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The Restoration struggles to find solid footing, amid dynastic maneuvering, a tug of war between right and left, covert intrigues, economic and foreign pressures — all culminating in a single, shocking act of political violence.
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A look behind the scenes of The Siècle, including how I research, record and edit episodes, and a closer look at a few of the sources I use to research the podcast. Brought to you by the show's supporters on Patreon.
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An introduction to Restoration France's illustrious — and not-so-illustrious — royal family circa 1816, including a little too much genealogy and a surprising amount of absurdly petty snubs.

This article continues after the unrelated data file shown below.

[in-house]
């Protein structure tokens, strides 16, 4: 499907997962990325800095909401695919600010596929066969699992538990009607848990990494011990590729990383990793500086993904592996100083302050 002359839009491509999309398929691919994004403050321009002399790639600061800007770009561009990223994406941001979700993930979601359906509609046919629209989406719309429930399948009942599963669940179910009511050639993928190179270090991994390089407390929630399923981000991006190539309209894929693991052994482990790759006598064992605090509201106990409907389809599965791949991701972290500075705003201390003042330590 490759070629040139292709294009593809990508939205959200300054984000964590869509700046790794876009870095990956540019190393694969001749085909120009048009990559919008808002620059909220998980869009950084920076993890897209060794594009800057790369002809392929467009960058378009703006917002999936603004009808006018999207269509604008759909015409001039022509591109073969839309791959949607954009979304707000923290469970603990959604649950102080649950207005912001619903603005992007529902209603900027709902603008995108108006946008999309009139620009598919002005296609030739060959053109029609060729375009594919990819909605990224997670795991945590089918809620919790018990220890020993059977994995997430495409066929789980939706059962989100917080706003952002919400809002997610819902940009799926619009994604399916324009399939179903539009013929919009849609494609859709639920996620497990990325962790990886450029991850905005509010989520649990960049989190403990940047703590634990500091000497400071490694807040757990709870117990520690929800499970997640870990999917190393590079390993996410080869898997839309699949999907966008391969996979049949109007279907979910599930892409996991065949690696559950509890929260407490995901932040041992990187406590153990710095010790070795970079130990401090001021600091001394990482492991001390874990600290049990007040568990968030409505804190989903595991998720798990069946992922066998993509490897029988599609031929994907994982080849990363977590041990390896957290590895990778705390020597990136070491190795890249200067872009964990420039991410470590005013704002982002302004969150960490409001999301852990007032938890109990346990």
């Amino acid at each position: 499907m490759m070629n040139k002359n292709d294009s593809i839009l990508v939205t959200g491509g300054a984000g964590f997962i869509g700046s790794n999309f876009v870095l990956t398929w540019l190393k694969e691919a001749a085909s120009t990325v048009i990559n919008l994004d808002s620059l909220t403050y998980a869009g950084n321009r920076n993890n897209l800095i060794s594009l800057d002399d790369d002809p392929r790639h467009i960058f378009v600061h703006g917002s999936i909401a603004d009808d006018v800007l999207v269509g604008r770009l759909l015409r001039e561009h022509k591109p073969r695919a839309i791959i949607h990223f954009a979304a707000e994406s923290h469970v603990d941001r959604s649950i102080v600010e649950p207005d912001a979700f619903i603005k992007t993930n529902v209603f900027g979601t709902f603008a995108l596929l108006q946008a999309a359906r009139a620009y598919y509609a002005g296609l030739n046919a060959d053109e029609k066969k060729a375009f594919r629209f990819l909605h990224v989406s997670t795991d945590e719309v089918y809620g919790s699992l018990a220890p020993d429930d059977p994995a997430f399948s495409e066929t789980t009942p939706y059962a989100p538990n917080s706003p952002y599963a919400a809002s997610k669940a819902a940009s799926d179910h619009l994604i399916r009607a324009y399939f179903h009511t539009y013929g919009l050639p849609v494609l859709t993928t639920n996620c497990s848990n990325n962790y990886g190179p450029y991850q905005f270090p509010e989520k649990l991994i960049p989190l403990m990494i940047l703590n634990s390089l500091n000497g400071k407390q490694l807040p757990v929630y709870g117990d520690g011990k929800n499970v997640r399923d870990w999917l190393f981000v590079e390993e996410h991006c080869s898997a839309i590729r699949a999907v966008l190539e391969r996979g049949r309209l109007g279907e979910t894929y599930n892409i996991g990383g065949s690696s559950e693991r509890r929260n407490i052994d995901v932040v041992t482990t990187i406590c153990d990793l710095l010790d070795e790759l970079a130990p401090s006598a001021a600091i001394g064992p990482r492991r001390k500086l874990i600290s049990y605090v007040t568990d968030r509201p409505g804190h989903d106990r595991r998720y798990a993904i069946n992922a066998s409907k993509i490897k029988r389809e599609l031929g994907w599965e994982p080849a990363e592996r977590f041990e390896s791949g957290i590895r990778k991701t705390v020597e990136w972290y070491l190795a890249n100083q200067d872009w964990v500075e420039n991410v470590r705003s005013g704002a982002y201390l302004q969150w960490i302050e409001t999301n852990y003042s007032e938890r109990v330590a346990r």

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An interview with Philip Mansel, author of several books about 19th Century France, including a biography of Louis XVIII. We discuss the life and personality of France's restored Bourbon king.
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No sooner is France beginning to recover from the tumult of 1815 than a new disaster strikes: a year of bad weather with catastrophic effects for the country's agriculture and very social fabric.
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A look at the lives of Restoration France's silent majority: the millions of peasants scraping a living out of tiny plots of farmland, at the mercy of the elements and everything else.
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An excerpt from the memoirs of the great French writer and statesman Chateaubriand, describing his experiences in the first few years of the Bourbon Restoration.